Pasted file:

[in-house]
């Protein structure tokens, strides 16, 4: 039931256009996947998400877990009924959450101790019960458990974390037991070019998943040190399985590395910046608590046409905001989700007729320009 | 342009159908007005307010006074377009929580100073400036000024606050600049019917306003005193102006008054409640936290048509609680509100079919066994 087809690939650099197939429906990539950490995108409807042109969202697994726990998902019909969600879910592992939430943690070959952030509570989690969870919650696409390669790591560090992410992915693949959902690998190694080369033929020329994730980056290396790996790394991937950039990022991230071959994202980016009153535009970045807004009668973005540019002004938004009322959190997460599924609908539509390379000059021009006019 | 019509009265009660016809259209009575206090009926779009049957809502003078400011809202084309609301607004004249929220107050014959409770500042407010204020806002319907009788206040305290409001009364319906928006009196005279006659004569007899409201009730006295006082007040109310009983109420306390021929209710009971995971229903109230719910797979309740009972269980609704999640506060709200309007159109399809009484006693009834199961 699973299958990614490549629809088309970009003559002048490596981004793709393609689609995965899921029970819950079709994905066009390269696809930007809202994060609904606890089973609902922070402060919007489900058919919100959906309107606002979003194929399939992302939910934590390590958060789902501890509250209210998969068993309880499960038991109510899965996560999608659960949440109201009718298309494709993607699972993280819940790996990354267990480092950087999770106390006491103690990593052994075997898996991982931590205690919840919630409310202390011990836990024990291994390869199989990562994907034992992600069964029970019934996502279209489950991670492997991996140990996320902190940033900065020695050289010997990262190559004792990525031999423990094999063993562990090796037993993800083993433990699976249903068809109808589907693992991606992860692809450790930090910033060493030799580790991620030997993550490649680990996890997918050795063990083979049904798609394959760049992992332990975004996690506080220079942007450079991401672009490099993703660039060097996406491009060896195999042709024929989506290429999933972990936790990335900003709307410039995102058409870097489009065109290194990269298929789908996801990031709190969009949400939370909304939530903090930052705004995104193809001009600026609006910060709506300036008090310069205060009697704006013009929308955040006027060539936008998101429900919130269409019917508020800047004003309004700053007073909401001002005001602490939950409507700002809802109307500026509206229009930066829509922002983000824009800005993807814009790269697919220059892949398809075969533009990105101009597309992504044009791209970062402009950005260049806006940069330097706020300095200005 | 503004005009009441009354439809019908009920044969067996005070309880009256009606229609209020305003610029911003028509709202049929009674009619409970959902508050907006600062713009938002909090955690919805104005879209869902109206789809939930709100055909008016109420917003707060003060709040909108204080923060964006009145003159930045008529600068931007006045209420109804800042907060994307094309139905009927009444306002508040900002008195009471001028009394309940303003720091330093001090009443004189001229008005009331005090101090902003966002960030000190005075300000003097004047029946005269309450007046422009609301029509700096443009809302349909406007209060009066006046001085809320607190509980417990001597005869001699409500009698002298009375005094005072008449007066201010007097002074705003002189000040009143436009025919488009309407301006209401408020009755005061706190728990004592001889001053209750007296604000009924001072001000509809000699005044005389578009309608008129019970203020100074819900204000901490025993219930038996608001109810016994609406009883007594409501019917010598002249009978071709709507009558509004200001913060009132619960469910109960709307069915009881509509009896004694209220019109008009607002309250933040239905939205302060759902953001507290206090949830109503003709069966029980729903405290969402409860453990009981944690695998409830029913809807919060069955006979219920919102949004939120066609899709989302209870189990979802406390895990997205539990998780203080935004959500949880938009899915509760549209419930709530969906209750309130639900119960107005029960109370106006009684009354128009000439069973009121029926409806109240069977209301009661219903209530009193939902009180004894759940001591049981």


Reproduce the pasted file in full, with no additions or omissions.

[in-house]
């Protein structure tokens, strides 16, 4: 039931256009996947998400877990009924959450101790019960458990974390037991070019998943040190399985590395910046608590046409905001989700007729320009 | 342009159908007005307010006074377009929580100073400036000024606050600049019917306003005193102006008054409640936290048509609680509100079919066994 087809690939650099197939429906990539950490995108409807042109969202697994726990998902019909969600879910592992939430943690070959952030509570989690969870919650696409390669790591560090992410992915693949959902690998190694080369033929020329994730980056290396790996790394991937950039990022991230071959994202980016009153535009970045807004009668973005540019002004938004009322959190997460599924609908539509390379000059021009006019 | 019509009265009660016809259209009575206090009926779009049957809502003078400011809202084309609301607004004249929220107050014959409770500042407010204020806002319907009788206040305290409001009364319906928006009196005279006659004569007899409201009730006295006082007040109310009983109420306390021929209710009971995971229903109230719910797979309740009972269980609704999640506060709200309007159109399809009484006693009834199961 699973299958990614490549629809088309970009003559002048490596981004793709393609689609995965899921029970819950079709994905066009390269696809930007809202994060609904606890089973609902922070402060919007489900058919919100959906309107606002979003194929399939992302939910934590390590958060789902501890509250209210998969068993309880499960038991109510899965996560999608659960949440109201009718298309494709993607699972993280819940790996990354267990480092950087999770106390006491103690990593052994075997898996991982931590205690919840919630409310202390011990836990024990291994390869199989990562994907034992992600069964029970019934996502279209489950991670492997991996140990996320902190940033900065020695050289010997990262190559004792990525031999423990094999063993562990090796037993993800083993433990699976249903068809109808589907693992991606992860692809450790930090910033060493030799580790991620030997993550490649680990996890997918050795063990083979049904798609394959760049992992332990975004996690506080220079942007450079991401672009490099993703660039060097996406491009060896195999042709024929989506290429999933972990936790990335900003709307410039995102058409870097489009065109290194990269298929789908996801990031709190969009949400939370909304939530903090930052705004995104193809001009600026609006910060709506300036008090310069205060009697704006013009929308955040006027060539936008998101429900919130269409019917508020800047004003309004700053007073909401001002005001602490939950409507700002809802109307500026509206229009930066829509922002983000824009800005993807814009790269697919220059892949398809075969533009990105101009597309992504044009791209970062402009950005260049806006940069330097706020300095200005 | 503004005009009441009354439809019908009920044969067996005070309880009256009606229609209020305003610029911003028509709202049929009674009619409970959902508050907006600062713009938002909090955690919805104005879209869902109206789809939930709100055909008016109420917003707060003060709040909108204080923060964006009145003159930045008529600068931007006045209420109804800042907060994307094309139905009927009444306002508040900002008195009471001028009394309940303003720091330093001090009443004189001229008005009331005090101090902003966002960030000190005075300000003097004047029946005269309450007046422009609301029509700096443009809302349909406007209060009066006046001085809320607190509980417990001597005869001699409500009698002298009375005094005072008449007066201010007097002074705003002189000040009143436009025919488009309407301006209401408020009755005061706190728990004592001889001053209750007296604000009924001072001000509809000699005044005389578009309608008129019970203020100074819900204000901490025993219930038996608001109810016994609406009883007594409501019917010598002249009978071709709507009558509004200001913060009132619960469910109960709307069915009881509509009896004694209220019109008009607002309250933040239905939205302060759902953001507290206090949830109503003709069966029980729903405290969402409860453990009981944690695998409830029913809807919060069955006979219920919102949004939120066609899709989302209870189990979802406390895990997205539990998780203080935004959500949880938009899915509760549209419930709530969906209750309130639900119960107005029960109370106006009684009354128009000439069973009121029926409806109240069977209301009661219903209530009193939902009180004894759940001591049981």